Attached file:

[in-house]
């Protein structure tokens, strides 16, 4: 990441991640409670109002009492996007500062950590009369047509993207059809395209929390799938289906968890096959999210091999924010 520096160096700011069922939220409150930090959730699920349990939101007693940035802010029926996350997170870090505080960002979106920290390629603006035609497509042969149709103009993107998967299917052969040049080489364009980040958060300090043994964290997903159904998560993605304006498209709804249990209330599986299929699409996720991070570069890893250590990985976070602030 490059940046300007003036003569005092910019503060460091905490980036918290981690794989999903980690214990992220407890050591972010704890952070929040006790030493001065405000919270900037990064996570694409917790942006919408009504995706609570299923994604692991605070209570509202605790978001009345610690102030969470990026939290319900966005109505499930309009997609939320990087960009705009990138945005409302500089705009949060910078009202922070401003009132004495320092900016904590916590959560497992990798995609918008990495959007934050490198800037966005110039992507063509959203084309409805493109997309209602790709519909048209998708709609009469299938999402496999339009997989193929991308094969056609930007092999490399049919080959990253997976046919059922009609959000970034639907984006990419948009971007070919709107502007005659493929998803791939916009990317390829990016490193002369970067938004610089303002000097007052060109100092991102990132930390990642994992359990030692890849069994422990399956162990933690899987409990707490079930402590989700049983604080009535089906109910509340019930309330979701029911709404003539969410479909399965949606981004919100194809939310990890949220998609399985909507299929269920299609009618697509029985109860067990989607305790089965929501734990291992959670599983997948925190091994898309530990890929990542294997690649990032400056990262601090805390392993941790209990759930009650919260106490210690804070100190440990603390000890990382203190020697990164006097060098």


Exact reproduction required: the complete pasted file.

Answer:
[in-house]
């Protein structure tokens, strides 16, 4: 990441991640409670109002009492996007500062950590009369047509993207059809395209929390799938289906968890096959999210091999924010 520096160096700011069922939220409150930090959730699920349990939101007693940035802010029926996350997170870090505080960002979106920290390629603006035609497509042969149709103009993107998967299917052969040049080489364009980040958060300090043994964290997903159904998560993605304006498209709804249990209330599986299929699409996720991070570069890893250590990985976070602030 490059940046300007003036003569005092910019503060460091905490980036918290981690794989999903980690214990992220407890050591972010704890952070929040006790030493001065405000919270900037990064996570694409917790942006919408009504995706609570299923994604692991605070209570509202605790978001009345610690102030969470990026939290319900966005109505499930309009997609939320990087960009705009990138945005409302500089705009949060910078009202922070401003009132004495320092900016904590916590959560497992990798995609918008990495959007934050490198800037966005110039992507063509959203084309409805493109997309209602790709519909048209998708709609009469299938999402496999339009997989193929991308094969056609930007092999490399049919080959990253997976046919059922009609959000970034639907984006990419948009971007070919709107502007005659493929998803791939916009990317390829990016490193002369970067938004610089303002000097007052060109100092991102990132930390990642994992359990030692890849069994422990399956162990933690899987409990707490079930402590989700049983604080009535089906109910509340019930309330979701029911709404003539969410479909399965949606981004919100194809939310990890949220998609399985909507299929269920299609009618697509029985109860067990989607305790089965929501734990291992959670599983997948925190091994898309530990890929990542294997690649990032400056990262601090805390392993941790209990759930009650919260106490210690804070100190440990603390000890990382203190020697990164006097060098």